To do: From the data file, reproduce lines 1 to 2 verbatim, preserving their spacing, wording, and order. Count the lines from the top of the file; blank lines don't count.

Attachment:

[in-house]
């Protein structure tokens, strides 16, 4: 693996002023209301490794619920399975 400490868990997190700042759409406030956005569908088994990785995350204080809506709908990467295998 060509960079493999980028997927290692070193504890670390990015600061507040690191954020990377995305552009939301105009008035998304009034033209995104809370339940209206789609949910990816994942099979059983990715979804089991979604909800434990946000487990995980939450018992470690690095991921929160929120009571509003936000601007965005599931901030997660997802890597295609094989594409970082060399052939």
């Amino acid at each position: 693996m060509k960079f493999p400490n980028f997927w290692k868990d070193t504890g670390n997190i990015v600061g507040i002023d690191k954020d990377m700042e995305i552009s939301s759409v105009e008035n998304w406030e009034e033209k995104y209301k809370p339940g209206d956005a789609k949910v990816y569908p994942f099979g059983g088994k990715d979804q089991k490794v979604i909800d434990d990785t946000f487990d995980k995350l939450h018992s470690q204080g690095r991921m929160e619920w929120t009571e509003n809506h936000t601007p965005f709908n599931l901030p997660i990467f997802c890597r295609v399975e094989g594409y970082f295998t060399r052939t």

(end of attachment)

[in-house]
């Protein structure tokens, strides 16, 4: 693996002023209301490794619920399975 400490868990997190700042759409406030956005569908088994990785995350204080809506709908990467295998 060509960079493999980028997927290692070193504890670390990015600061507040690191954020990377995305552009939301105009008035998304009034033209995104809370339940209206789609949910990816994942099979059983990715979804089991979604909800434990946000487990995980939450018992470690690095991921929160929120009571509003936000601007965005599931901030997660997802890597295609094989594409970082060399052939």